June 2022

1.  Ocean Mass Extinction: can it be avoided, or not

Justin Penn and Curtis Deutsch, “Avoiding ocean mass extinction from climate warming,” Science (28 April 2022).  bit.ly/3y1N9oL


“Global warming threatens marine biota with losses of unknown severity. Here, we quantify global and local extinction risks in the ocean across a range of climate futures on the basis of the ecophysiological limits of diverse animal species and calibration against the fossil record. With accelerating greenhouse gas emissions, species losses from warming and oxygen depletion alone become comparable to current direct human impacts within a century and culminate in a mass extinction rivaling those in Earth’s past. Polar species are at highest risk of extinction, but local biological richness declines more in the tropics. Reversing greenhouse gas emissions trends would diminish extinction risks by more than 70%, preserving marine biodiversity accumulated over the past ~50 million years of evolutionary history.”

See also: Catrin Einhorn, “Study Warns of a Mass Extinction at Sea if Emissions Aren’t Cut,” The New York Times (30 April 2022). nyti.ms/3Lyzrxy


2.  Collection of recent research papers on horrific outcomes of biodiversity loss and mass extinction

Kristoffer Tigue, “ ‘Apocalypse Papers’: Scientists Call for Paradigm Shift as Biodiversity Loss Worsens,”  inside climate news (29 April 2022).  bit.ly/3vVM7rv

“In the last two weeks alone, a slew of research papers predicting horrific outcomes of biodiversity loss and mass extinction were published in major journals at an alarming pace, underscoring warnings from the scientific community that the consequences of global warming are becoming more intense and accelerating far faster than previously understood.”

See the article for a synopsis of a number of these studies.

3Benzene Pollution at Petroleum Refinery Fencelines in US

Environmental Integrity Project, Benzene Pollution at Petroleum Refinery Fencelines: Refinery Benzene Data: January 2018 – December 2021 (May 12, 2022).   bit.ly/3Linw61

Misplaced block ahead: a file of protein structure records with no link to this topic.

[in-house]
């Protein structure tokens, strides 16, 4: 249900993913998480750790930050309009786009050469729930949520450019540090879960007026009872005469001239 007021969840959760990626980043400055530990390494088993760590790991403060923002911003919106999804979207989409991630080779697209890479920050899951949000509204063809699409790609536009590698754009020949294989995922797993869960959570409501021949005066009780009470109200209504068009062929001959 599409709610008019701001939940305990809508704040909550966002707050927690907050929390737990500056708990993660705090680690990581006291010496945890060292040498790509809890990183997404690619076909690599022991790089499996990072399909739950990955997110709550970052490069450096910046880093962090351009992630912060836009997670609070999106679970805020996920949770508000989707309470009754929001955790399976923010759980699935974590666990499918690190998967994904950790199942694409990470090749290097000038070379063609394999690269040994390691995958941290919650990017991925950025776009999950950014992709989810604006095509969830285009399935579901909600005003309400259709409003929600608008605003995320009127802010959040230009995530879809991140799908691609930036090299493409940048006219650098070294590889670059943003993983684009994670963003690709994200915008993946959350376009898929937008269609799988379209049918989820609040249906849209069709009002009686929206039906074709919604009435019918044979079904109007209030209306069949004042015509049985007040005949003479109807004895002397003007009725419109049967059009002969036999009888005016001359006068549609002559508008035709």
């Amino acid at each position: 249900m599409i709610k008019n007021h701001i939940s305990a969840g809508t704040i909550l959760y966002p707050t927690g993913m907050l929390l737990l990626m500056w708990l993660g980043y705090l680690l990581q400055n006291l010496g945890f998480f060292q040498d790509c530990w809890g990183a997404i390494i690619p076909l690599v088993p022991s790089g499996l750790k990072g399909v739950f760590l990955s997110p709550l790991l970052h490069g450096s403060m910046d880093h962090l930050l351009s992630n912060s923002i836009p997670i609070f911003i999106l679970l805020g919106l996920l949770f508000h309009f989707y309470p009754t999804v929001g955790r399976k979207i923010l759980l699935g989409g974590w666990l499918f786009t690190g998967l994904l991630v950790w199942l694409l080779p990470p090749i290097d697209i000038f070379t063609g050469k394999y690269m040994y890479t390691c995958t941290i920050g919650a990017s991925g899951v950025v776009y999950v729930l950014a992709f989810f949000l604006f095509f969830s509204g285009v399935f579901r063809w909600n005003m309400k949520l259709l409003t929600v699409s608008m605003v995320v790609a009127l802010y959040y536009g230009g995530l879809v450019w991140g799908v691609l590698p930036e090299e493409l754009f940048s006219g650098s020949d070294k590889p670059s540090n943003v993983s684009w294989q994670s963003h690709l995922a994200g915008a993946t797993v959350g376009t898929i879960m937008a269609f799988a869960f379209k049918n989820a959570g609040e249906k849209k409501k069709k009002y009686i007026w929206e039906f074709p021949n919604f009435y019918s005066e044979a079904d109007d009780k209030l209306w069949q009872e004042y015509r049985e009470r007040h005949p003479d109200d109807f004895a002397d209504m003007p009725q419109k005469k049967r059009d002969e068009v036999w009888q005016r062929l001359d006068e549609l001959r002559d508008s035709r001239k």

See also, Aliya Uteuova, “US oil refineries spewing cancer-causing benzene into communities, report finds,” The Guardian (14 May 2022).  bit.ly/3sATT9s

“Analysis shows alarming level of benzene at fence-line of facilities in Texas, Louisiana, Pennsylvania, Indiana and US Virgin Islands…  A dozen US oil refineries last year exceeded the federal limit on average benzene emissions.”

“The Environmental Protection Agency estimates 6.1 million people in the US live within three miles of a refinery, with low-income people and people of color represented at rates nearly twice that of the general population.

Out of 129 operable oil refineries in 2021, 118 reported benzene concentration registered at or near the site, otherwise known as the fence-line.

Nearly half of these refineries released benzene levels above 3 micrograms per cubic meter, which the Environmental Integrity Project defines as a long-term potential health threat.”


4.  New UK environmental watchdog warns that government not doing enough to prevent tipping points

UK Office for Environmental Protection, Taking stock: protecting, restoring and improving the environment in England (12 May 2022).  bit.ly/39nYLZ0

See also, Damian Carrington, “Environment tipping points fast approaching in UK, says watchdog,” The Guardian (12 May 2022).  bit.ly/3wx5Q0X

“Potential tipping points – where gradual decline suddenly becomes catastrophic – include loss of wildlife, fisheries collapse and dead, polluted rivers, the watchdog said. The OEP is a new official body set up after Brexit to hold the government to account. Its first report, published on Thursday, says ministers have shown ambition but that action is too slow.”

“The government launched a 25-year environment plan in 2018, but the OEP says persistent and worrying declines continue and minister must take the opportunities provided by the new Environment Act to implement urgent and coherent measures.

The first 25-year environment plan was an ambitious attempt to confront the challenges facing the environment, but progress towards delivering that ambition has been too slow. “We continue to see worrying and persistent trends of environmental decline. But with the Environment Act, the government has a precious opportunity.”


5.  Critical to stop existing developed fossil fuel extraction as well as cease licensing and developing new facilities

Existing fossil fuel extraction would warm the world beyond 1.5 °C , Kelly Trout et al 2022 Environ. Res. Lett. 17 064010